# use r"value" or '"value"' instead
PythonOption Myghty<paramname> <paramvalue>

When this is done, requests to Apache which refer to pages with the extension .myt will be routed to the ApacheHandler, which will resolve the filename into a component which is then executed.

An additional format for the "MyghtyComponentRoot" parameter, a list of multiple paths, can be specified as a list of dictionaries. An example:

# Multiple Roots, each has a key to identify it,
# and their ordering determines their precedence
PythonOption MyghtyComponentRoot \
    "[  \
         {'components':'/optional/path/to/components'}, \
         {'main':'/path/to/htdocs/htdocs'} \

Keep in mind that the MyghtyComponentRoot parameter (normally called component_root) defines filesystem paths that have no relationship to Apache DocumentRoots. From the perspective of Apache, there is only a single mod_python handler being invoked, and it has no awareness of the component_root. This means that any incoming URL which matches the Myghty handler will be matched to a root in the component_root and served as a Myghty template, effectively allowing "access" to files that are not directly access-controlled by Apache. To restrict direct access to Myghty component files which are meant for internal use, an alternate file extension, such as ".myc" can be used, so that while a Myghty component can internally find those files within the component_root, the Apache server has no knowledge of the .myc extension and they are not served. This also requires that the .myc files are kept in a directory or directories separate from any configured Apache DocuementRoots.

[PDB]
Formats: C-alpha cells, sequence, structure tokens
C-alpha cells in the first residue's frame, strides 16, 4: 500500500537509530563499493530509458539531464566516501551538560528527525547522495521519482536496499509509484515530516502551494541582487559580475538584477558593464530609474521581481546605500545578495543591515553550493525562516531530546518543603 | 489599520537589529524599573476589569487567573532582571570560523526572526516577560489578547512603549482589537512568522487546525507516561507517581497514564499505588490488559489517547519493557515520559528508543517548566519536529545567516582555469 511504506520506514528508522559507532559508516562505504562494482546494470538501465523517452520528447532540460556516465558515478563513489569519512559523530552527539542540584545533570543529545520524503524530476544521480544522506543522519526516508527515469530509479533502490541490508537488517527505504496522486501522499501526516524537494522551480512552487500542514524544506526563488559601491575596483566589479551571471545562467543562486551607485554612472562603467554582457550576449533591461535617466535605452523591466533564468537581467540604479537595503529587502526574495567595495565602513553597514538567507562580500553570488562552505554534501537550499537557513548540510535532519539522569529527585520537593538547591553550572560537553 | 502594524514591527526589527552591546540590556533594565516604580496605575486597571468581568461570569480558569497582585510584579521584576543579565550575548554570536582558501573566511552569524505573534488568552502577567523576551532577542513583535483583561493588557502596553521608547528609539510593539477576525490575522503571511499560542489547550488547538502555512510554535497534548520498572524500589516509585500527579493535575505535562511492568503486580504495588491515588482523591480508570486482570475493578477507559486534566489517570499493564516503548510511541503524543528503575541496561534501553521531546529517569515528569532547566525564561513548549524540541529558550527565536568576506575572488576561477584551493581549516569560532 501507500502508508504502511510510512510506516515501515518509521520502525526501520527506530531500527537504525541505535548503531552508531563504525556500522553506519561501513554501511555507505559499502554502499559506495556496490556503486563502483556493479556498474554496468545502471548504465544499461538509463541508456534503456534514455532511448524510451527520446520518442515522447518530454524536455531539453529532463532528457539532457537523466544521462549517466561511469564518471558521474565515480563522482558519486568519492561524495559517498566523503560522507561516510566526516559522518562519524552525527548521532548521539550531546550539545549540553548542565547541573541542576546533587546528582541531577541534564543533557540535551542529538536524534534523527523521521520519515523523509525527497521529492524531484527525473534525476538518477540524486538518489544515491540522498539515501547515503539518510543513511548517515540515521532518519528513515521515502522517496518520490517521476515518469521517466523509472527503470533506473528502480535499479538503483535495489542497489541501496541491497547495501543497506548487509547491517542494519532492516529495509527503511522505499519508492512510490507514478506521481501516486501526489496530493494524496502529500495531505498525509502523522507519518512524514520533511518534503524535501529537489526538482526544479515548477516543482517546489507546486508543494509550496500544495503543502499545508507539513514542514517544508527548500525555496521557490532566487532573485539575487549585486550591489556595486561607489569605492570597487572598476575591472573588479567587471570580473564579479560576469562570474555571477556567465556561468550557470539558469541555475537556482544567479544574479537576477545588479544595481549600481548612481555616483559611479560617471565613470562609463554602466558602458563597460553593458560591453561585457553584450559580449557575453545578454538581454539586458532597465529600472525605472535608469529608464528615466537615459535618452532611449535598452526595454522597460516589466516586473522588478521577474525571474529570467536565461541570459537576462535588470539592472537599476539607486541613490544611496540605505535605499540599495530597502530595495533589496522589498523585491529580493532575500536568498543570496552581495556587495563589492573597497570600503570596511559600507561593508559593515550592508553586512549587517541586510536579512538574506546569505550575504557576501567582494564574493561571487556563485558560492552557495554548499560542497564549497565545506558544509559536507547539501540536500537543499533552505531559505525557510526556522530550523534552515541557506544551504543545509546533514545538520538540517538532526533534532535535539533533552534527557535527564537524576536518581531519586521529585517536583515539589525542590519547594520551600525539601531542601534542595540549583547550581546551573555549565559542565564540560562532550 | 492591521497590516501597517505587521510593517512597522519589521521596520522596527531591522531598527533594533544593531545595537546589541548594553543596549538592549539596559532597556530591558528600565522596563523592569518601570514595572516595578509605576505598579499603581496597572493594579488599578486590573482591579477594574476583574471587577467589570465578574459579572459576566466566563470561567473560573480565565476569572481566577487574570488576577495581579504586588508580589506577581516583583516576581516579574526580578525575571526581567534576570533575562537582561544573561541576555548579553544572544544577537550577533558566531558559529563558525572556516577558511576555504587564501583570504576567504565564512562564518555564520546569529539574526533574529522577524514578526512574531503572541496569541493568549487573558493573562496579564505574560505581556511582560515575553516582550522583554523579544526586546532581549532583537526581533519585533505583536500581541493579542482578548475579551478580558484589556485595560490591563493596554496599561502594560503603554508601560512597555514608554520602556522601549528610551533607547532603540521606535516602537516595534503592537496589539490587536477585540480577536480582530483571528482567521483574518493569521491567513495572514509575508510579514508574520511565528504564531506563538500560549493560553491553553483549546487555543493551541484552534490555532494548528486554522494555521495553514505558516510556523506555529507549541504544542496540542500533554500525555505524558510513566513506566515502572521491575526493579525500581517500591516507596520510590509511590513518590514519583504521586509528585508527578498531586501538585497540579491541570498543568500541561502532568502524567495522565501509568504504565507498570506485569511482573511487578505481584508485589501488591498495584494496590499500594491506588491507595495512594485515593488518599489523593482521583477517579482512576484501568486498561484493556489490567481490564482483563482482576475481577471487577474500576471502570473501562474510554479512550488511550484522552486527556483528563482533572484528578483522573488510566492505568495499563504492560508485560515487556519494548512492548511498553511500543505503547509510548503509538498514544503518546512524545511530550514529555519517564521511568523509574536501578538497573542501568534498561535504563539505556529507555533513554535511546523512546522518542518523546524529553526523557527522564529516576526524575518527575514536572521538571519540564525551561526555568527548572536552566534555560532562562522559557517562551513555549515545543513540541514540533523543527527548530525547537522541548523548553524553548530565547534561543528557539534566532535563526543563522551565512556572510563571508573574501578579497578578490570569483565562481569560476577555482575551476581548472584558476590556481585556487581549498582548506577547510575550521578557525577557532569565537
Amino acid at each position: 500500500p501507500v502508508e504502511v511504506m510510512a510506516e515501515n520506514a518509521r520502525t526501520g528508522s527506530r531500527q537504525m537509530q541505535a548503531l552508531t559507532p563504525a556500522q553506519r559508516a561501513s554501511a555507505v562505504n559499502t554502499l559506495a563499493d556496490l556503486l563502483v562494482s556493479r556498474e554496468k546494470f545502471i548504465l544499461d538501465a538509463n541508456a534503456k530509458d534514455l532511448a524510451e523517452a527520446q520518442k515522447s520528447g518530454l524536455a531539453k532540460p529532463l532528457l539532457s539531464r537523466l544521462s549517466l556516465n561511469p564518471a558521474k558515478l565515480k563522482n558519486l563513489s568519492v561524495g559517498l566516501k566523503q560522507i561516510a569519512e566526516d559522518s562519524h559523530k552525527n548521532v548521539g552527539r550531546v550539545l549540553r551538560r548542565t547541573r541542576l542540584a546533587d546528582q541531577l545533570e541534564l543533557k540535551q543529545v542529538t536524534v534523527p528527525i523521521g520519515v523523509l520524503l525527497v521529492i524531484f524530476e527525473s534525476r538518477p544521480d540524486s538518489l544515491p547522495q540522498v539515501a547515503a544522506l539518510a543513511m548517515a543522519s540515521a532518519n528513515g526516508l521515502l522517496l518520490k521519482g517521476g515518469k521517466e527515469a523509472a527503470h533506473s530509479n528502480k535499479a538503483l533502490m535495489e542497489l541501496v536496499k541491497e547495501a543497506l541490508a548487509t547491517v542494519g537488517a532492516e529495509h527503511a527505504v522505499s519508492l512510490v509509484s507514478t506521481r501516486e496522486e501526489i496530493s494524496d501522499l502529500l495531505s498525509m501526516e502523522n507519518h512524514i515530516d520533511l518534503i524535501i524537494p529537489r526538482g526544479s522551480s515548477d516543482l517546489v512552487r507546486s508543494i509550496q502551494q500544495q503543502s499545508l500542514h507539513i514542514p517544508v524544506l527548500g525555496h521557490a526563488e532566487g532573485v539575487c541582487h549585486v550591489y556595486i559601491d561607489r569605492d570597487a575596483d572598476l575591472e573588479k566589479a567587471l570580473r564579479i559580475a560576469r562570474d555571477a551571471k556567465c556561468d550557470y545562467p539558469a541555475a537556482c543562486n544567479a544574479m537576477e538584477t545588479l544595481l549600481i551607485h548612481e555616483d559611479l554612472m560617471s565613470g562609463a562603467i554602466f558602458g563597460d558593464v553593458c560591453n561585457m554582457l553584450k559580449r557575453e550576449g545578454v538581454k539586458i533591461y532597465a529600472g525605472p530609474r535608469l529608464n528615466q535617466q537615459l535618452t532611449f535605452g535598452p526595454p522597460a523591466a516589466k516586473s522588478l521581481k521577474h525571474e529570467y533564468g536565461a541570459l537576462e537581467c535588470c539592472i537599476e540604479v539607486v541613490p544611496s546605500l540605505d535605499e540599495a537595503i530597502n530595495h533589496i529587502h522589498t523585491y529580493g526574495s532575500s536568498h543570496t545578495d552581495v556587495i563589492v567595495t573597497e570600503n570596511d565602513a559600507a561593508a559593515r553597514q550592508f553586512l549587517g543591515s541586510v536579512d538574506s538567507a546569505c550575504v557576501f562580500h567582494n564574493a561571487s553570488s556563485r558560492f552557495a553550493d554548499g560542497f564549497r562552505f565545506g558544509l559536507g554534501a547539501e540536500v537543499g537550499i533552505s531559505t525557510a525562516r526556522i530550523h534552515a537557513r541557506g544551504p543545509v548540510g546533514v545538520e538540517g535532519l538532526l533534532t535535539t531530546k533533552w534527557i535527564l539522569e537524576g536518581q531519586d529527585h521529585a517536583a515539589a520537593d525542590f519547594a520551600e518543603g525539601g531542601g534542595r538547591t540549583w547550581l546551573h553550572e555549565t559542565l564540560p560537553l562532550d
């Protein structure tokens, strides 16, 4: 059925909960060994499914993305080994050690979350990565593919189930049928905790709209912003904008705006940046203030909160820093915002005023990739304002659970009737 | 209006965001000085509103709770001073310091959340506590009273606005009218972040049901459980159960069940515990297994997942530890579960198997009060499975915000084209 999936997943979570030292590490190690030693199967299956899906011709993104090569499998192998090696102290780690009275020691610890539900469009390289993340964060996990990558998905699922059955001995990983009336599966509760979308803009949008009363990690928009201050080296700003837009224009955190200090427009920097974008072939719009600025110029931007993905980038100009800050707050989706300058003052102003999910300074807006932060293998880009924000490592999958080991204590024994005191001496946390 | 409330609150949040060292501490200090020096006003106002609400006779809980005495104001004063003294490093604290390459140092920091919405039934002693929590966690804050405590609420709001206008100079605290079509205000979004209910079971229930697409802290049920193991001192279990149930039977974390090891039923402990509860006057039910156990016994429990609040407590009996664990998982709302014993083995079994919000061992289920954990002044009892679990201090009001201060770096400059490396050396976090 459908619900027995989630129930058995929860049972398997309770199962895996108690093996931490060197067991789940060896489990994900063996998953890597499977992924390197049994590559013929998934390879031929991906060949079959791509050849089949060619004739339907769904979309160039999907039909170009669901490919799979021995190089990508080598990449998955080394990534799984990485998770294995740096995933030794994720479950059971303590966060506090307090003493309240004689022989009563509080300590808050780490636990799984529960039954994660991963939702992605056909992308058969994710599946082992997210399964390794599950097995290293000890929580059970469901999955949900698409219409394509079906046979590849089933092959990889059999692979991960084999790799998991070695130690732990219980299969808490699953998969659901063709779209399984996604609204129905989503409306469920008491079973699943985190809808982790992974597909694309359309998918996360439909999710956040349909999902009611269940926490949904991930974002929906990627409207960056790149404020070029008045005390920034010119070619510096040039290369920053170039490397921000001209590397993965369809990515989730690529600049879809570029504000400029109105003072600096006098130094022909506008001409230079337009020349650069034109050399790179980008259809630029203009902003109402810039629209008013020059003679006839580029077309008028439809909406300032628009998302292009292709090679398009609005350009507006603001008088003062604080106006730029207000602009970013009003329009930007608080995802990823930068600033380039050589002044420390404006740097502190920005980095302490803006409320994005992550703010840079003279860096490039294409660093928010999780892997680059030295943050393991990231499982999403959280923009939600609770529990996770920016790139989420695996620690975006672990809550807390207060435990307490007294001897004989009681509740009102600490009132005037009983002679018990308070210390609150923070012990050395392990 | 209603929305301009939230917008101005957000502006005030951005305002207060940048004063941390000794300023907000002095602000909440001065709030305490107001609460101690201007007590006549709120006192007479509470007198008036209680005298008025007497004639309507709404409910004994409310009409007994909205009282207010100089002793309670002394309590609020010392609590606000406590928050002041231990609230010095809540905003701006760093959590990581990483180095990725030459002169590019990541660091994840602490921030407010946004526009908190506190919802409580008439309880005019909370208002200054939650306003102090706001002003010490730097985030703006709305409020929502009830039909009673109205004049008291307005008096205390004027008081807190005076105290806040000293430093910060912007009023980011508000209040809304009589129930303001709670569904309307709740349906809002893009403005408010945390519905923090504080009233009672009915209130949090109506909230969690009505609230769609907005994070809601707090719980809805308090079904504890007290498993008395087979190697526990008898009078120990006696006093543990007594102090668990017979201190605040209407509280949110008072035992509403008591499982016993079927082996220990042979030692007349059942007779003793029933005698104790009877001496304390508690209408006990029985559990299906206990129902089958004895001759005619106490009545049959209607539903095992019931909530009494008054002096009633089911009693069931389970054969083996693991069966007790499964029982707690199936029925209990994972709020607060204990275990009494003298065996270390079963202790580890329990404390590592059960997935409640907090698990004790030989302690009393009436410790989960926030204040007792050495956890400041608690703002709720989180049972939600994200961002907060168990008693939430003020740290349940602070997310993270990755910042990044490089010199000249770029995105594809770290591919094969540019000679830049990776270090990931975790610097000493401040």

Myghty also has the ability to handle directory requests and requests for nonexistent files via various mechanisms, including dhandler and Module Components. However, the example above is configured to only respond to URLs with the specific file extension of ".myt". To handle directory requests without a filename being present, or requests for many different file extensions at once, replace the usage of AddHandler with the Apache SetHandler directive combined with the <FilesMatch>, <LocationMatch>, or <DirectoryMatch> Apache directives. These directives are described in the Apache documentation. For example:

<LocationMatch '/store/.*'>
    SetHandler mod_python
    PythonHandler myghty.ApacheHandler::handle
    PythonPath "sys.path+[r'/path/to/my/libraries']"
    # module component directive.  matches regular expressions to Python classes and functions.
    PythonOption MyghtyModuleComponents "[ \
    PythonOption MyghtyComponentRoot r"/path/to/htdocs"
    PythonOption MyghtyDataDir r"/path/to/writeable/data/directory/"

The above MyghtyModuleComponents, the apache version of module_components, is just one way to serve module components; there is also module_root, as well as the Routes resolver.

When serving all files within a directory, one should take care that Myghty is not be used to handle binary files, such as images. Also, it might be inappropriate to serve other kinds of text files such as stylesheets (.css files) and javascript files (.js files), even though one could use Myghty templating to serve these. To get around these issues, when straight file-extension matching is not enough, the Myghty and non-Myghty files can be placed in different directories and Apache correspondingly configured to enable Python handling in the Myghty directory only.